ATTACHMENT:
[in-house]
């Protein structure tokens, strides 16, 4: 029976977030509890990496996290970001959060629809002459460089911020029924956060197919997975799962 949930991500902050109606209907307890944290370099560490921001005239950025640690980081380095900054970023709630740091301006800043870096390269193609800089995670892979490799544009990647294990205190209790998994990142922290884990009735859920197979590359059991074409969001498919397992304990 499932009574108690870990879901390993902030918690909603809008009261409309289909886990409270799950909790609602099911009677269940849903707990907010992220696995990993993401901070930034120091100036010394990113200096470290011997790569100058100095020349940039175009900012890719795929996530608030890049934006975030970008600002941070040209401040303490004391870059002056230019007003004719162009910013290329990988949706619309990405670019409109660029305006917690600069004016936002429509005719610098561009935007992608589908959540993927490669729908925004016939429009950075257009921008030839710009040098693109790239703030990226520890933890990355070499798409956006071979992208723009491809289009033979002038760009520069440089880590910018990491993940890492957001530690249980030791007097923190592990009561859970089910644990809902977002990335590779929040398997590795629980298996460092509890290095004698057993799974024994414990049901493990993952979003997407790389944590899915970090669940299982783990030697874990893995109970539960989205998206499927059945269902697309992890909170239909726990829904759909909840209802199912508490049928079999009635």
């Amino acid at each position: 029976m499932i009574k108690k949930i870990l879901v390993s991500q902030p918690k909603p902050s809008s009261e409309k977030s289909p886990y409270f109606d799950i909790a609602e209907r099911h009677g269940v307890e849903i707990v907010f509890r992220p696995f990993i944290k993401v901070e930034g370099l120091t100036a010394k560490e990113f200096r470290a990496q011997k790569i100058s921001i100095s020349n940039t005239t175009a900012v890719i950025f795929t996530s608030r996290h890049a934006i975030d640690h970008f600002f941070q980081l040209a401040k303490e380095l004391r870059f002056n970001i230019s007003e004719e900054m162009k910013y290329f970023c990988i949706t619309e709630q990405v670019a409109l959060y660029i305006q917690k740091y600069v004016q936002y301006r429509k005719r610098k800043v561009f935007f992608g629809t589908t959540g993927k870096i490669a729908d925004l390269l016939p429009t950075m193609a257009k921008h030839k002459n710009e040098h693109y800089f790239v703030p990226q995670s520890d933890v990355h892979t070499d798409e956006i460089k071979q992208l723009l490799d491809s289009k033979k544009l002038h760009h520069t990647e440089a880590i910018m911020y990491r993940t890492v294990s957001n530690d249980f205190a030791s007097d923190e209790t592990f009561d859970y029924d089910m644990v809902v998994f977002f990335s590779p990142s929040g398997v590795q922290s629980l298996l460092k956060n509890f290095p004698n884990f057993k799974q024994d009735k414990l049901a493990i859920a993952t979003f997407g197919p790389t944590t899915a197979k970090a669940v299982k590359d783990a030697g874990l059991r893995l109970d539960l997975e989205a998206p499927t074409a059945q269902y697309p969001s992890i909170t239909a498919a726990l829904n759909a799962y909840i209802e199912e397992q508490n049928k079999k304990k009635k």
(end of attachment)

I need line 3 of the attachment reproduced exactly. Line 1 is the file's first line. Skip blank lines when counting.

């Amino acid at each position: 029976m499932i009574k108690k949930i870990l879901v390993s991500q902030p918690k909603p902050s809008s009261e409309k977030s289909p886990y409270f109606d799950i909790a609602e209907r099911h009677g269940v307890e849903i707990v907010f509890r992220p696995f990993i944290k993401v901070e930034g370099l120091t100036a010394k560490e990113f200096r470290a990496q011997k790569i100058s921001i100095s020349n940039t005239t175009a900012v890719i950025f795929t996530s608030r996290h890049a934006i975030d640690h970008f600002f941070q980081l040209a401040k303490e380095l004391r870059f002056n970001i230019s007003e004719e900054m162009k910013y290329f970023c990988i949706t619309e709630q990405v670019a409109l959060y660029i305006q917690k740091y600069v004016q936002y301006r429509k005719r610098k800043v561009f935007f992608g629809t589908t959540g993927k870096i490669a729908d925004l390269l016939p429009t950075m193609a257009k921008h030839k002459n710009e040098h693109y800089f790239v703030p990226q995670s520890d933890v990355h892979t070499d798409e956006i460089k071979q992208l723009l490799d491809s289009k033979k544009l002038h760009h520069t990647e440089a880590i910018m911020y990491r993940t890492v294990s957001n530690d249980f205190a030791s007097d923190e209790t592990f009561d859970y029924d089910m644990v809902v998994f977002f990335s590779p990142s929040g398997v590795q922290s629980l298996l460092k956060n509890f290095p004698n884990f057993k799974q024994d009735k414990l049901a493990i859920a993952t979003f997407g197919p790389t944590t899915a197979k970090a669940v299982k590359d783990a030697g874990l059991r893995l109970d539960l997975e989205a998206p499927t074409a059945q269902y697309p969001s992890i909170t239909a498919a726990l829904n759909a799962y909840i209802e199912e397992q508490n049928k079999k304990k009635k």